sweetbaby, perhaps Tootsie (1982) isn't old enough to be considered a classic in your book; it's borderline age-wise in mine (my artificial barrier is sometime in the 1970's, typically). I don't generally like the "man dressing up as a woman" films, and can't understand why AFI voters thought Some Like It Hot (1959) was the funniest movie of all time, but there's no question that it's a classic (and an essential). If you're thinking Tootsie (1982) has not also received wide acclaim, then I suggest you do some research;-) For my money, Tootsie (1982) is very entertaining & funny, with some terrific, touching performances from its wonderful cast.

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sweetbabykmd

 

You're right. You didn't use the term 'trash' first. I sincerely apologise for attributing it to you as your original thought. And if I was responsible for making you "blood boil", that goes twice.

 

I am somewhat sypathetic to your fears and feelings about programming on TCM. I signed up for cable looooooong ago with the desire to have Bravo in my home. Needless to say, the excellent arts programming it offered and for which it was awarded a Cable Ace award is looooong gone. Thankfully, I have a library in town brimming with those kinds of videos & DVDs to check out for free.

 

Last month I had no interest in the Thursday night anime. I looked at the night as a opportunity to fill with something I wanted to watch and not having to worry what I may miss on TCM. (One of those "one door closes and another one opens" kind of opportunities.) Having no choice to consider on Thursdays in January was a welcome respite for me. But maybe I am funny that way.

 

Regards,

 

Kyle in Hollywood

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Thanks Kyle. You were not responsible for the boiling blood. I know exactly what you mean about the Bravo channel. My fiance actually lobbied his cable company to provide the Bravo channel years ago, and now it is NEVER watched. As for the Thursday night anime, my daughters (one of which loves anime) only looked at it for a couple of minutes, and that was it, channel was changed back to Disney Channel.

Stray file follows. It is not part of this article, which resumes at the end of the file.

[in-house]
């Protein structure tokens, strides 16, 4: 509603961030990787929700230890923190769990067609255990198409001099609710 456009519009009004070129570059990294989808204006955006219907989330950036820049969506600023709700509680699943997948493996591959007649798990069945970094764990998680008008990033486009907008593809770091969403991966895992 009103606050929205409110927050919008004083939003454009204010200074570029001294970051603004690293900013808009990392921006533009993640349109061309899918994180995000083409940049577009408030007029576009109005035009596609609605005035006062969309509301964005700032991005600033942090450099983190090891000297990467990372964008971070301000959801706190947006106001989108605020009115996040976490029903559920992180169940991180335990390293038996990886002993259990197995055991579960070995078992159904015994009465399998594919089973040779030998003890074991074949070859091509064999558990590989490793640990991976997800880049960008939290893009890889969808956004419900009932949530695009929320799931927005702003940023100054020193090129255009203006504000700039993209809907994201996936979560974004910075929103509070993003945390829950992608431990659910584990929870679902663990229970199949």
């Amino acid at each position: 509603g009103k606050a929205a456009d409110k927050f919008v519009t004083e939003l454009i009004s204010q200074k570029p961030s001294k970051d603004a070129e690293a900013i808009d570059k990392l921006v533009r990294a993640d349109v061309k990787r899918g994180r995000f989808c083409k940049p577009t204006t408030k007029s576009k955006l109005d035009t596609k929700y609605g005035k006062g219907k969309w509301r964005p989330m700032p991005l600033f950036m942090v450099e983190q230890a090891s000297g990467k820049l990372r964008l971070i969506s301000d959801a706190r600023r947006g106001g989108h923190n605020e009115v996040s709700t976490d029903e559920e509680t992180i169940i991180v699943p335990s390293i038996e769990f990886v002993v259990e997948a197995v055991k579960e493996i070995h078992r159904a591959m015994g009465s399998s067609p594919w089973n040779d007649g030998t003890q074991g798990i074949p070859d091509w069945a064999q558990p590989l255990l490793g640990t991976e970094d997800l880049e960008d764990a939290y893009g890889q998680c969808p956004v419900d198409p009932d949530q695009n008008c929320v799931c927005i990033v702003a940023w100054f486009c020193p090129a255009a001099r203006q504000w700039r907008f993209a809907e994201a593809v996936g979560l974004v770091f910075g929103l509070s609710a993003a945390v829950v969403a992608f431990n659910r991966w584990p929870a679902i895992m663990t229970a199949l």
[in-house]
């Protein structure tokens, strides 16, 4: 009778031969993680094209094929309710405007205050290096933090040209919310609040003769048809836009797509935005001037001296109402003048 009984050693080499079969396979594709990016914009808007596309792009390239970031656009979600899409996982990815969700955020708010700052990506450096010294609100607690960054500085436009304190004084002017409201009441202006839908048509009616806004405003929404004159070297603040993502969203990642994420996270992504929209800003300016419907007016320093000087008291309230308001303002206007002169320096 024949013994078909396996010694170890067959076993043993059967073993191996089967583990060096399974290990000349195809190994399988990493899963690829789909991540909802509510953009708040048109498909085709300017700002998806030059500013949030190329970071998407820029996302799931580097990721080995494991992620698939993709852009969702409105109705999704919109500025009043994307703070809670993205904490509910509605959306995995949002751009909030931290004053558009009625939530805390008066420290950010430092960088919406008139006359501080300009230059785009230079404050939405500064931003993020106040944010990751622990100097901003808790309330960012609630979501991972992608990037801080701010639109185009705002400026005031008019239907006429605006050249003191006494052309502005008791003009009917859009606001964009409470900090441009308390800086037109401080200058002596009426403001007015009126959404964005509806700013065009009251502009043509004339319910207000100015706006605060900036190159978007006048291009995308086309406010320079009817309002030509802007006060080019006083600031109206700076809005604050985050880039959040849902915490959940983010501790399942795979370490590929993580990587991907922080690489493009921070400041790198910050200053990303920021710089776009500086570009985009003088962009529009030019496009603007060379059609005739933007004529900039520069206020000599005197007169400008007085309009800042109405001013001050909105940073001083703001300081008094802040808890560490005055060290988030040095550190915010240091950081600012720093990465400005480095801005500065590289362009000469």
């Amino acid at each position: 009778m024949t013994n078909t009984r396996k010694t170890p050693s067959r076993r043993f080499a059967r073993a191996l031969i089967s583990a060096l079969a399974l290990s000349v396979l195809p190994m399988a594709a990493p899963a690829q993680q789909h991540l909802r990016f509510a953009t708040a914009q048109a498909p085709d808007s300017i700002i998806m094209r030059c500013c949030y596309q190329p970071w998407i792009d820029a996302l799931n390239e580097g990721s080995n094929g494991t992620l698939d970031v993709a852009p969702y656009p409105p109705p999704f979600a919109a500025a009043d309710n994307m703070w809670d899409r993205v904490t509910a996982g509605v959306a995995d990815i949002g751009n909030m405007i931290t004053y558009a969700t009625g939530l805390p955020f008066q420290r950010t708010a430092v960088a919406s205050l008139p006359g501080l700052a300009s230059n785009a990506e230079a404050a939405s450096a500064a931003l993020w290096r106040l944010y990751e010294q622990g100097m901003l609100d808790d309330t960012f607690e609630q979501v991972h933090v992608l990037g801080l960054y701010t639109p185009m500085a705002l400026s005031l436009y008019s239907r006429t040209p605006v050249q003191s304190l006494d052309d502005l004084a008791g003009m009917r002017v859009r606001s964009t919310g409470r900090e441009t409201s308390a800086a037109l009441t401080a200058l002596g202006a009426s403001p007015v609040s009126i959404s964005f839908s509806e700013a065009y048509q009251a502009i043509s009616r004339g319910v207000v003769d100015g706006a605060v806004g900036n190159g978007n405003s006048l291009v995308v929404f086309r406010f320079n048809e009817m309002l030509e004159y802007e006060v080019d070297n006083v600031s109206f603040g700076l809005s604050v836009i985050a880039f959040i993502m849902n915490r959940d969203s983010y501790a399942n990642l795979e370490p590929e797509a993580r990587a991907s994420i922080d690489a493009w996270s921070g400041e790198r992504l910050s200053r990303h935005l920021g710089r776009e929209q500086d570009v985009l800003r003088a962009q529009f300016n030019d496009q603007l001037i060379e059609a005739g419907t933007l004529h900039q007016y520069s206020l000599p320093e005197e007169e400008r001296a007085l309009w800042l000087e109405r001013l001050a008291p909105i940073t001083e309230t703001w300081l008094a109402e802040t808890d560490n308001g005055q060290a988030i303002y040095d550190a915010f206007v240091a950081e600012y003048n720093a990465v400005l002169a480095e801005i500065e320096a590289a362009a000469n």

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You have Bravo? I have been trying to get Bravo for years - just to watch the James Lipton and Actor Studio interviews. Do you have any idea if they are available anywhere - such as DVD or tape or anything? Where could I read a transcript? I've tried Bravo.com and they don't have any suggestions except "ask your cable company to get Bravo for you." Sure!

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Lost interest in "Inside The Actor's Studio" when the likes of Jennifer Lopez and Ben Stiller show up. Neither of which have a film history that one would be overwhelmed by. I heard that when given the chance to interview Peter O'Toole he declined.

 

Given that the Mike Myers and Robin Williams "interviews" were hilarious they hardly seemed instructive.

 

Other than that they can have "Bravo". It won't be part of my a la carte lineup.

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Can't help ya Ralph about tracking down "Inside The Actor's Studio" materials. As others have said, the program has really focused on movie stars rather than legitimate actors ever since the cable channel was bought by the media conglomerate that owns NBC. (I couldn't take the program seriously after it spent two hours interviewing Elton John. Huh?)

 

Regards,

Kyle in Hollywood

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The Bravo Channel along with the Sci-Fi Channel changed at the same time when NBC Universal took them over and now are not worth watching. Also The Romance Channel became WE and now is gone without fanfare. MoviePlex was a commercial free basic cable channel of the 80's and early 90's that is also gone. A&E use to produce British dramas in partnership with Granada and Channel 4 that equaled PBS, now it's Reality TV, while The Biography Channel only has repeats of what A&E did in the 90's. Cable was better when there was only 30 channels and the monthly bill was only $12.00 a month.

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allieharding,

 

I have the idea that Bravo and AMC were owned by the same company and sold at the same time--do you know if this is correct? If so, AMC was sold to a subsidiary of Cablevision(?) and Bravo to NBC/Universal and...both ended in the toilet.

 

Oh...your comment about lesser is better--absolutely true. I think that every time I flip through our remaining 8 channels (whittled down from 52 channels).

 

Rusty